Search This Blog

Wednesday, 18 April 2012

In Praise of George Galloway

Never has Voltaire's quoted view that "I disapprove of what you say, but I will defend to the death your right to say it" been so apt as when I think about George Galloway. Galloway's  success is a great advert for our liberal democracy - and ironically a comment on those regimes which he is alleged to support...someone with his views on the established government in those countries would be dead long ago. Instead, the man has once again turned our election system on its head by winning the recent Bradford West by-election.

To be fair, this win is not as significant as his astonishing victory in the 2005 general election in Bethnal Green and Bow by virtue of the fact that this isn't a general election - so voters aren't thinking about who they want to be prime minister when they vote and the main politcal parties aren't dominating the airwaves. But, winning a constituency is still winning a constituency, and to do so he had to win more votes than all the others (known as a simple plurality) despite not having any sort of party machine behind him.

That said, Imran Hussain, the hapless Labour candidate beaten by a massive voting swing in that constituency, will also have felt that he didn't have any sort of effective party machine behind him. To try and win a by-election in a constituency that has a heavily muslim electorate just by putting a Muslim candidate in front of them, talking about your opposition to the cuts and hoping for the best was imbeclic and underestimated what Galloway was capable of and how well planned his campaign was.

Firstly, he mobilised people who wouldn't normally vote. He used social media to talk to the young in the area and involved them in spreading his word. He used Urdu speakers to talk to those who spoke mainly urdu and hijab wearing Muslim women to talk to Muslim women. All they had to remember was "Galloway number two" (his position on the ballot)

Secondly, he chose an issue that would actually affect voting behaviour. He did talk about the unemployment and the effect of the cuts, but vitally he could use the Afghanistan and Iraq wars to distinguish himself from the Labour candidate - given that they were "Labour" wars. Galloway knew that an issue was only important if the potential voter had an opinion about it (they did), they could distinguish the competing parties' positions on it (they could) and it was something they cared enough about to change their vote (it was). Classic basic A-level politics theory.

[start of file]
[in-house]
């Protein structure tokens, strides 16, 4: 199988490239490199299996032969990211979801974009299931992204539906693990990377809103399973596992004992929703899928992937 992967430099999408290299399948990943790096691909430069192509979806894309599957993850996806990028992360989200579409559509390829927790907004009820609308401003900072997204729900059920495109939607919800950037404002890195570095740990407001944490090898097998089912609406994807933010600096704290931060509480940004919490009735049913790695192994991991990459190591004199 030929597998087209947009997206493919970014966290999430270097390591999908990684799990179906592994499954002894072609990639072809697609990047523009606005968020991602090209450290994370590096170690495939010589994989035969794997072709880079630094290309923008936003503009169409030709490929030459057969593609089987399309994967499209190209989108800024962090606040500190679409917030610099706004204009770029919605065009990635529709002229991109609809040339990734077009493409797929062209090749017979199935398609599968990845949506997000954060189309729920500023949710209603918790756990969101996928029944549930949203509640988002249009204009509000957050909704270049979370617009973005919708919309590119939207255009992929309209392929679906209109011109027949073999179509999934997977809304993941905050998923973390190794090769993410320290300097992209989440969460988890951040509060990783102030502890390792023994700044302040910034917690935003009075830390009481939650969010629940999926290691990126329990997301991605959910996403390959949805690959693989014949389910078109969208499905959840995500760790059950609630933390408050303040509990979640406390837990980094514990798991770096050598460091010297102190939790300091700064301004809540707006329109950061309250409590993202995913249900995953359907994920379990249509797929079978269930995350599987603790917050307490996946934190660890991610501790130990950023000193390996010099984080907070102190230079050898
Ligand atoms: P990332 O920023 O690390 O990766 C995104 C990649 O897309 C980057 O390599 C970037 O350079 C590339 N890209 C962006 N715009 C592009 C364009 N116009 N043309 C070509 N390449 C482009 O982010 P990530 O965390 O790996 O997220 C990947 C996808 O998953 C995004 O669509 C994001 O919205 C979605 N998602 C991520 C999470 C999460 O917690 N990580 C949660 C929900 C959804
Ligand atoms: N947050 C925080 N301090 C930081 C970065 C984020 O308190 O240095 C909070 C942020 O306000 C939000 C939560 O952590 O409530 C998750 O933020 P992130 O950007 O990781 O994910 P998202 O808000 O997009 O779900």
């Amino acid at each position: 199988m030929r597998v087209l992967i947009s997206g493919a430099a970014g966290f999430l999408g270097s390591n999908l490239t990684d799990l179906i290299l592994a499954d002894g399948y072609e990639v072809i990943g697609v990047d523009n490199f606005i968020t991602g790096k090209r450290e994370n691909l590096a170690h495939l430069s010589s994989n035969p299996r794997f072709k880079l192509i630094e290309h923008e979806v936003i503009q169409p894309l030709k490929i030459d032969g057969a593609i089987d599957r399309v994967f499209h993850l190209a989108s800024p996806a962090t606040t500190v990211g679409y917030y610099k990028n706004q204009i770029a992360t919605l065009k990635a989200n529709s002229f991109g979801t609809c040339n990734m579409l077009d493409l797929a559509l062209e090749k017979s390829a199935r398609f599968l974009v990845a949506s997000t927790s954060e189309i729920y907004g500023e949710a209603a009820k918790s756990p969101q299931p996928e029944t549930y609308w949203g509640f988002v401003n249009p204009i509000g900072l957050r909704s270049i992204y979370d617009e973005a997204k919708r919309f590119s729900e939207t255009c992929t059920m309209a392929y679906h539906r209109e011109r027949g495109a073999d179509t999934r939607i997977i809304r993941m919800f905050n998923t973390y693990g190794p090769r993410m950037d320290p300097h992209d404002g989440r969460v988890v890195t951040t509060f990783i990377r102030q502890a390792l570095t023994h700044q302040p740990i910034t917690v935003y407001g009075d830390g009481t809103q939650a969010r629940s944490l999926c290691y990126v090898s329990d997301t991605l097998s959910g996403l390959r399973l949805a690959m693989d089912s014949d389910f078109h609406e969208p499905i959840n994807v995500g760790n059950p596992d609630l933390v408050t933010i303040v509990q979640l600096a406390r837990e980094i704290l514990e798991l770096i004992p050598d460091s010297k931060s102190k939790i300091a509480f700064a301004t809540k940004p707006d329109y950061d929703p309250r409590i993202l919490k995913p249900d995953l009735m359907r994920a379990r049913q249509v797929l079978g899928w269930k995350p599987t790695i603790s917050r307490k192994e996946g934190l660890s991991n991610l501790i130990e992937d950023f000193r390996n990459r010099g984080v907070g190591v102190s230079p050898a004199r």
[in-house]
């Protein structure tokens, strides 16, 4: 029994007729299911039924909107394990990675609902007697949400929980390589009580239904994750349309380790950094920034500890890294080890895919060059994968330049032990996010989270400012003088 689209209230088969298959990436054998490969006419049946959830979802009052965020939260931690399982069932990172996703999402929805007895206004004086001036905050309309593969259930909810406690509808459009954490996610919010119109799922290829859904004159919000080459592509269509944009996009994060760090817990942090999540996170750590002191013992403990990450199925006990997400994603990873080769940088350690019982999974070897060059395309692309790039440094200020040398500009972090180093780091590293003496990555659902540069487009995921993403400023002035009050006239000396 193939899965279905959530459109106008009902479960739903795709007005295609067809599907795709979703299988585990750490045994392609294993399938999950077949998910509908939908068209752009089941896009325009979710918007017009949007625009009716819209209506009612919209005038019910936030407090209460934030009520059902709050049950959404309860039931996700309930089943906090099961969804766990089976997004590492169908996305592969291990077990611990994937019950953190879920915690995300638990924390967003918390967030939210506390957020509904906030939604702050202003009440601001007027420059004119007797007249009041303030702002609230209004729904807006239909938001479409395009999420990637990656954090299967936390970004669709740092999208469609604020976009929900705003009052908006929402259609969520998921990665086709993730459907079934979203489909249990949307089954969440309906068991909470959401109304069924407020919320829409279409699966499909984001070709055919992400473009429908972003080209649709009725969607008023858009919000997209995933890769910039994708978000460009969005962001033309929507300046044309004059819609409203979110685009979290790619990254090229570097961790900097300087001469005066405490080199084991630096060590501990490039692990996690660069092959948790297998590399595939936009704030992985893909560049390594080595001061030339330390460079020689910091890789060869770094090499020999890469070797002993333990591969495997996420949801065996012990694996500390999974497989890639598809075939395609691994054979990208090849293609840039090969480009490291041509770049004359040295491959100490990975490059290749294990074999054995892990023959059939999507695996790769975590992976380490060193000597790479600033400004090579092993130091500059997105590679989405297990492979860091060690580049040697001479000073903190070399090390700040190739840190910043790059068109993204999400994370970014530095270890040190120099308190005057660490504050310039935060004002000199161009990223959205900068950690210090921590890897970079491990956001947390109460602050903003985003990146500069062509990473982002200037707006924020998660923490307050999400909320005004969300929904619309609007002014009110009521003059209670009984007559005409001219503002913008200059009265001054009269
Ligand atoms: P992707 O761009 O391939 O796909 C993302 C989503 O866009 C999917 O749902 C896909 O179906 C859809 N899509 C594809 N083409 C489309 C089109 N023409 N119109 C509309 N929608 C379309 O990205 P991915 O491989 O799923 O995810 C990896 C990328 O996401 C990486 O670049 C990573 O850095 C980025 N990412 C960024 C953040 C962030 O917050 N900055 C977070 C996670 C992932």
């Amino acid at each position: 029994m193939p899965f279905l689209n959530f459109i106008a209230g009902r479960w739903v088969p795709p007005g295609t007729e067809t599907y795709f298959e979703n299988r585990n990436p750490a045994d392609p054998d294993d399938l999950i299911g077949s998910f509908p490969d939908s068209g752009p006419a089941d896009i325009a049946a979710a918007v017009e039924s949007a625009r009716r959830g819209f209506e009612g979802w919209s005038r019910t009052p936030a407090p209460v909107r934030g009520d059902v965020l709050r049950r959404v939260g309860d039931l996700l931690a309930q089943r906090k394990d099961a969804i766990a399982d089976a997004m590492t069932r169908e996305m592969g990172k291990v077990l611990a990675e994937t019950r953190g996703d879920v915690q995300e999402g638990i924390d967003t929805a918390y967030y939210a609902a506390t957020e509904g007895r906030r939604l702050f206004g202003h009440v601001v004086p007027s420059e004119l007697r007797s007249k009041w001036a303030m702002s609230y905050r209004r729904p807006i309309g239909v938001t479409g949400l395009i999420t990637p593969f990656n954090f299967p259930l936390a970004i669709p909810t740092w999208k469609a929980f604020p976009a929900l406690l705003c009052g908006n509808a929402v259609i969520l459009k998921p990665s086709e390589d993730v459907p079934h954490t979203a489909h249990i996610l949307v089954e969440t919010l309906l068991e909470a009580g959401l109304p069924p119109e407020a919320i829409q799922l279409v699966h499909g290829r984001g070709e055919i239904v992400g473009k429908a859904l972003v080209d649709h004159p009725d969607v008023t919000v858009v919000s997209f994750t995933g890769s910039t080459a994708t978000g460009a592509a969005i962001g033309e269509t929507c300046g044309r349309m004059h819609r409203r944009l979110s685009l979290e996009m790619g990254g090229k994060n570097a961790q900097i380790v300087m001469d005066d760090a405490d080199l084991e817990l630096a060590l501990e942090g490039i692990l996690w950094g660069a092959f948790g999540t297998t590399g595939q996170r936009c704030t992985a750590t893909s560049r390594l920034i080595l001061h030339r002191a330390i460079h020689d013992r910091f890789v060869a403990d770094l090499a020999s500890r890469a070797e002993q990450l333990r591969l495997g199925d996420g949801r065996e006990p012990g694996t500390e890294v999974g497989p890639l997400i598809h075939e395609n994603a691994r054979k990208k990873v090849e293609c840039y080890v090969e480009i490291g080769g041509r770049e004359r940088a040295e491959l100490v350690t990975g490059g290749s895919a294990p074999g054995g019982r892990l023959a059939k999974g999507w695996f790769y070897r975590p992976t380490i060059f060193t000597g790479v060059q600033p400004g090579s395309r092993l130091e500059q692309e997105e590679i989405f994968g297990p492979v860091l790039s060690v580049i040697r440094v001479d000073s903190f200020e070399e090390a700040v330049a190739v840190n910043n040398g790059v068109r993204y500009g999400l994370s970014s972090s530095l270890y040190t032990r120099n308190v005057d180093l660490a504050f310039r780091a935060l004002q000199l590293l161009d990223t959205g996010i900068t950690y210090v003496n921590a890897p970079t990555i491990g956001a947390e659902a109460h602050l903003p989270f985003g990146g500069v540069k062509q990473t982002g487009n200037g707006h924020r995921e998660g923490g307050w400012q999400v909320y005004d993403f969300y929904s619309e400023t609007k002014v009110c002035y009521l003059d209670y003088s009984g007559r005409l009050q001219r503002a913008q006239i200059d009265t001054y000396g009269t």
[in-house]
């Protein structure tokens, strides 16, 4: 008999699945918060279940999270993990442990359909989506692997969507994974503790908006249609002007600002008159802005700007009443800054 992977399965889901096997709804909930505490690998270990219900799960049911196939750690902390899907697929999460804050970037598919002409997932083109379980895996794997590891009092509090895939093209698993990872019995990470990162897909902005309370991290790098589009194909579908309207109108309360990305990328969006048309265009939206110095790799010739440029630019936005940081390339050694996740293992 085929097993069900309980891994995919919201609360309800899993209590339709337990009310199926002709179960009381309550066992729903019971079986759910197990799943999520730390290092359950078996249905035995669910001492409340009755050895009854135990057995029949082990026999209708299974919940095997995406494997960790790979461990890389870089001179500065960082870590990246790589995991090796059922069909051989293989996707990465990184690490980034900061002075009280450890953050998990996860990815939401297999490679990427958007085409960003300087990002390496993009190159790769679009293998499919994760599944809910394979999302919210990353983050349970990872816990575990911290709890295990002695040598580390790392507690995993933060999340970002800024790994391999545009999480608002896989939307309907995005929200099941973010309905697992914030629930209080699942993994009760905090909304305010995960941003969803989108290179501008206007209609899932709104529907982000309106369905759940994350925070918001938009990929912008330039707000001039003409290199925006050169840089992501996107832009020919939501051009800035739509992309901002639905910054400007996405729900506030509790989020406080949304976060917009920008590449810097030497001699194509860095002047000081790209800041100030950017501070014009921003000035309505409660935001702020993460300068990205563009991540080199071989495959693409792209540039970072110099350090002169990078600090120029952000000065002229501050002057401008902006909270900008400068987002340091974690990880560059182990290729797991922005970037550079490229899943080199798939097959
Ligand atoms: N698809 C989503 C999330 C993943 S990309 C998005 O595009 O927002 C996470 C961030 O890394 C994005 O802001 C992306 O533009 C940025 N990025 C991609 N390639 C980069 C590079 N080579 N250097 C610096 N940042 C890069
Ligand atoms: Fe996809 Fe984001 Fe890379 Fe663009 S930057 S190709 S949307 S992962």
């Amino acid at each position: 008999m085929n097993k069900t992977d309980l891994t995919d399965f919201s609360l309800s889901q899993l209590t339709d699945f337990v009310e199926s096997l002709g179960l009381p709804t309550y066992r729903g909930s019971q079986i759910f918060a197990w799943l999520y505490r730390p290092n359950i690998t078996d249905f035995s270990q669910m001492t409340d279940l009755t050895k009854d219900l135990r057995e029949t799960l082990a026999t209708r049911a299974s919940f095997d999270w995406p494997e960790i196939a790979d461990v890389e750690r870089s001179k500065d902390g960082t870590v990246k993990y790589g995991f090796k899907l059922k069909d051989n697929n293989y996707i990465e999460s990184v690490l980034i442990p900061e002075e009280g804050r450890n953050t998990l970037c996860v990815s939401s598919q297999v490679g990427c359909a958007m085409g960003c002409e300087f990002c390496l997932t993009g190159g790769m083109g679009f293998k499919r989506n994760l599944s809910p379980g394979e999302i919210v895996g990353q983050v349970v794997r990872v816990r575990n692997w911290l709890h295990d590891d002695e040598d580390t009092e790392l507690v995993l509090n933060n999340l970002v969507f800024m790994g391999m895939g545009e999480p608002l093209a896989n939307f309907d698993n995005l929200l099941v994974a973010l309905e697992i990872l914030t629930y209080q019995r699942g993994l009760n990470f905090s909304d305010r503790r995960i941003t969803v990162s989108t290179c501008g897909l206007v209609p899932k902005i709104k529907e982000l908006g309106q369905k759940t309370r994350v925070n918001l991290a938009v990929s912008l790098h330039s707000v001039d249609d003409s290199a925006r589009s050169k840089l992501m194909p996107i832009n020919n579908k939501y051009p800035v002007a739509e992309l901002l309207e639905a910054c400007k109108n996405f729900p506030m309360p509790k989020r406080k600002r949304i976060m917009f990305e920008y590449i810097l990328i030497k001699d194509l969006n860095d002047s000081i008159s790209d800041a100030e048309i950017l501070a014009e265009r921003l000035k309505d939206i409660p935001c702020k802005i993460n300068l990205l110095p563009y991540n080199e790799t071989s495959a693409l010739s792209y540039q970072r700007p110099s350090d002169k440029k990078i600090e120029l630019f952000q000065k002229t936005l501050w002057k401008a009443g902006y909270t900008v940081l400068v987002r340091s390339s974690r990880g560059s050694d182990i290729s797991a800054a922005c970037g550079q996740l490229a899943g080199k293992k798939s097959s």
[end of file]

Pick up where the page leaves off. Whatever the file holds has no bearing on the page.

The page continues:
Thirdly, Galloway used a "judo" move, in that he took on what was supposed to be his main opponents' strength - that he was a Muslim, and turned it on him. Galloway claimed that "God knows who is a Muslim" and put it about that Hussain had alcohol issues whilst Galloway didn't touch the stuff (should this be found to be a lie then this result might end up being challenged in court but since it hasn't yet I doubt it will be).

Galloway's message didn't just get through to Muslims by the way, he also won in mainly white wards, so it seems that the Bradford West electorate just wanted him to be an MP again. 

So, this week George Galloway took his seat in the House of Commons again. He sits in the back row as far away from the mainstream parties as he can. The people of Bradford West are represented by one of the most colourful, controversial and divisive figures in politics. I say "represented" but given he congratulated the people of 'Blackburn' on the night of his victory and when last an MP only went to 8% of Commons sittings I'm not sure they will actually be 'represented' as you and I might call it - but an MP he is.

Despite his views on just about everything being almost entirely different from mine, George Galloway's victory brought a smile to my face. That's what growing up in a liberal democracy does to you!

No comments:

Post a Comment